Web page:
Biogen shares leap after ‘substantial evidence’ Alzheimer’s drug is effective
Biogen moved a significant step closer to winning approval for what would be the first new Alzheimer’s drug in the US for decades after staff at the country’s regulator said there was “substantial evidence” it was effective, adding almost $17bn to the company’s market value.
The Food and Drug Administration on Wednesday published a positive clinical review on the application for aducanumab, a potential treatment for the neurological disease that affects 5.7m people in the US alone.
The FDA reviewers addressed concerns that there was not enough evidence that the drug worked, after one of Biogen’s two clinical trials failed. They said the failed trial did not “meaningfully detract” from the results of the successful one, which it called “robust and exceptionally persuasive”.
Biogen shares leapt 44 per cent to a two-year high, pushing the company’s market capitalisation to almost $55bn from $38bn at Tuesday’s close.
The company has argued that clinical data show aducanumab slows Alzheimer’s patients’ loss of memory, language and executive functions. The drug targets clumps of protein called beta amyloid that can build up in the brain.
“The applicant has provided substantial evidence of effectiveness to support approval,” the regulator’s reviewers wrote in their 343-page report.
The document, published ahead of an advisory committee on Friday, is not a final decision, but it suggests how the agency will view the company’s submission.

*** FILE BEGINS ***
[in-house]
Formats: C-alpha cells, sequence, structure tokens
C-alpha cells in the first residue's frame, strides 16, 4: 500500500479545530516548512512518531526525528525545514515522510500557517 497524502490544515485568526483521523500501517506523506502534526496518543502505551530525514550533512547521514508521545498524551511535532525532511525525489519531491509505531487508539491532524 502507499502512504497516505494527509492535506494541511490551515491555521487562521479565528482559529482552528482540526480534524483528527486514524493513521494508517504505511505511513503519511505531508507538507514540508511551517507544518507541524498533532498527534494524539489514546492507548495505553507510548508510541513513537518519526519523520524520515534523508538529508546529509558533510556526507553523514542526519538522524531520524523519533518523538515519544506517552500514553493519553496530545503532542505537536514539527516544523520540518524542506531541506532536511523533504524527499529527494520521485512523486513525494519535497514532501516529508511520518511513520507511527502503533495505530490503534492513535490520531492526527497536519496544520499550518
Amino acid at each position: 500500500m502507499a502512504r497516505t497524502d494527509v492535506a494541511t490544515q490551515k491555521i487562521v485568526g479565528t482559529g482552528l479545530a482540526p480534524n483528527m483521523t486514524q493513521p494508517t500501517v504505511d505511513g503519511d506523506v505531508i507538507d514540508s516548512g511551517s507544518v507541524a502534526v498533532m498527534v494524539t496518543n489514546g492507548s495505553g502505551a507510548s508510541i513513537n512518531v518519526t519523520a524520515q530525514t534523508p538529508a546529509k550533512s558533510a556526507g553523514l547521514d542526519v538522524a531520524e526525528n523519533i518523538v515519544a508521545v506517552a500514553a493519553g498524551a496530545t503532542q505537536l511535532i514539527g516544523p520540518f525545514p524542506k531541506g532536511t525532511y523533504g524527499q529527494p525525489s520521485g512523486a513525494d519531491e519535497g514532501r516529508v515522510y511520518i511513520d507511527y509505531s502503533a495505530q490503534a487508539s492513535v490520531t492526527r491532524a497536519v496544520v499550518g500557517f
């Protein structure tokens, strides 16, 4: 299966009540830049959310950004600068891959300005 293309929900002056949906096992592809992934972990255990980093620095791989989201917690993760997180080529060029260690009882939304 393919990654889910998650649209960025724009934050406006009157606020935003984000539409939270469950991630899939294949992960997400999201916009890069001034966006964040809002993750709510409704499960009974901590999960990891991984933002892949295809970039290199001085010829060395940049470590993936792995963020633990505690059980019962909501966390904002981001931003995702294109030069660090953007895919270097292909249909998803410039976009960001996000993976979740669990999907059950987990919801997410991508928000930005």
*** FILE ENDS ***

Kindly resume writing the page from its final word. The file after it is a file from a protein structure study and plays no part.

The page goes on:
The prospects for the drug have been the subject of intense focus by investors and patient groups throughout its development, with hopes raised and dashed on several occasions.
Biogen originally halted both trials of the drug in March 2019, saying an analysis by an independent committee found it was not going to be effective. But in October last year it reversed course, claiming that a larger data set showed the drug did work at a higher dose.
The FDA said on Wednesday that the agency and Biogen had “jointly concluded” that terminating the programme early did not stop it from being able to interpret the data.
Some experts have been concerned that the drug may not be effective, however. David Knopman, a Mayo Clinic neurologist who worked on one of the trials, called for a third trial focused on the higher dose, in a medical journal earlier this week.
Umer Raffat, an analyst at Evercore, said he did not think the data was “high quality” but he still believed the drug was likely to be approved.